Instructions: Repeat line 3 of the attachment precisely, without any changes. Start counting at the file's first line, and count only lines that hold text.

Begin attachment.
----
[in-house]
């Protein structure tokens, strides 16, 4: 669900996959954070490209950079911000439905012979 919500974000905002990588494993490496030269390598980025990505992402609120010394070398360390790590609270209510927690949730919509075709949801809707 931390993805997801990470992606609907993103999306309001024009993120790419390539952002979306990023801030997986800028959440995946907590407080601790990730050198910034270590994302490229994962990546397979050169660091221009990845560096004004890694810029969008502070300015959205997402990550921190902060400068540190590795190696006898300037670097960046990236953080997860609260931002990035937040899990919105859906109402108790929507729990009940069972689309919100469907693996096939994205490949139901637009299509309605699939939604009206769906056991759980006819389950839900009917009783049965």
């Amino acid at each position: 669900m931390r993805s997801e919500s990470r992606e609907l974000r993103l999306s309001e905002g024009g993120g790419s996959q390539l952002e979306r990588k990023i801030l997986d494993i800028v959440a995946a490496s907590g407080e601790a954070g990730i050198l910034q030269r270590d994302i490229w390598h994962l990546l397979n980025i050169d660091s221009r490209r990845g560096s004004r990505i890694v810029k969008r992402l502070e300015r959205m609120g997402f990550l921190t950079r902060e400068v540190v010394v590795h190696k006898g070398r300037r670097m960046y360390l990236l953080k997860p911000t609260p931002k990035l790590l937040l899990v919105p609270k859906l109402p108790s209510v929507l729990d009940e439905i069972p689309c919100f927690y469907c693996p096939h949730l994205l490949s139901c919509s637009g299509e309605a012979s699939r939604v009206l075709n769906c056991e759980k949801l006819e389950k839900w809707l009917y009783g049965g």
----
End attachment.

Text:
């Amino acid at each position: 669900m931390r993805s997801e919500s990470r992606e609907l974000r993103l999306s309001e905002g024009g993120g790419s996959q390539l952002e979306r990588k990023i801030l997986d494993i800028v959440a995946a490496s907590g407080e601790a954070g990730i050198l910034q030269r270590d994302i490229w390598h994962l990546l397979n980025i050169d660091s221009r490209r990845g560096s004004r990505i890694v810029k969008r992402l502070e300015r959205m609120g997402f990550l921190t950079r902060e400068v540190v010394v590795h190696k006898g070398r300037r670097m960046y360390l990236l953080k997860p911000t609260p931002k990035l790590l937040l899990v919105p609270k859906l109402p108790s209510v929507l729990d009940e439905i069972p689309c919100f927690y469907c693996p096939h949730l994205l490949s139901c919509s637009g299509e309605a012979s699939r939604v009206l075709n769906c056991e759980k949801l006819e389950k839900w809707l009917y009783g049965g």